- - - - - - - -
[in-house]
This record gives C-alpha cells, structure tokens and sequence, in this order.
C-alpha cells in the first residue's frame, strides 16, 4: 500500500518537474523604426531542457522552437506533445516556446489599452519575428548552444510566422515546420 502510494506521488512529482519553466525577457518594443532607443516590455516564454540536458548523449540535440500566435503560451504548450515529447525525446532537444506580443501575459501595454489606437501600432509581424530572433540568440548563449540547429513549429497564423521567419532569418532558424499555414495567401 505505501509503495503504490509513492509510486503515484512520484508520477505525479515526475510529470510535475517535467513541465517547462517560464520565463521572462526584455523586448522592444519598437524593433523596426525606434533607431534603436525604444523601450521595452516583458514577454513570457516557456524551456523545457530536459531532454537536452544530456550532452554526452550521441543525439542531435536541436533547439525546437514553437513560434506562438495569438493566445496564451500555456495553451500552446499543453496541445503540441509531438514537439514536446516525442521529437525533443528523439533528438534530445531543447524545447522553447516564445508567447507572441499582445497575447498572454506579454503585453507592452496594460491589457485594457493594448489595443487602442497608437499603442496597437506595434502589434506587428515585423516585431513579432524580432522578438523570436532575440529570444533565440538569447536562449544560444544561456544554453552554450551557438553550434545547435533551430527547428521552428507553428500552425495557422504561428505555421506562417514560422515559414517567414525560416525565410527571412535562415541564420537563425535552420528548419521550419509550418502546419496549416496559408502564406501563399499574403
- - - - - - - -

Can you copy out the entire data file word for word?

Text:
[in-house]
This record gives C-alpha cells, structure tokens and sequence, in this order.
C-alpha cells in the first residue's frame, strides 16, 4: 500500500518537474523604426531542457522552437506533445516556446489599452519575428548552444510566422515546420 502510494506521488512529482519553466525577457518594443532607443516590455516564454540536458548523449540535440500566435503560451504548450515529447525525446532537444506580443501575459501595454489606437501600432509581424530572433540568440548563449540547429513549429497564423521567419532569418532558424499555414495567401 505505501509503495503504490509513492509510486503515484512520484508520477505525479515526475510529470510535475517535467513541465517547462517560464520565463521572462526584455523586448522592444519598437524593433523596426525606434533607431534603436525604444523601450521595452516583458514577454513570457516557456524551456523545457530536459531532454537536452544530456550532452554526452550521441543525439542531435536541436533547439525546437514553437513560434506562438495569438493566445496564451500555456495553451500552446499543453496541445503540441509531438514537439514536446516525442521529437525533443528523439533528438534530445531543447524545447522553447516564445508567447507572441499582445497575447498572454506579454503585453507592452496594460491589457485594457493594448489595443487602442497608437499603442496597437506595434502589434506587428515585423516585431513579432524580432522578438523570436532575440529570444533565440538569447536562449544560444544561456544554453552554450551557438553550434545547435533551430527547428521552428507553428500552425495557422504561428505555421506562417514560422515559414517567414525560416525565410527571412535562415541564420537563425535552420528548419521550419509550418502546419496549416496559408502564406501563399499574403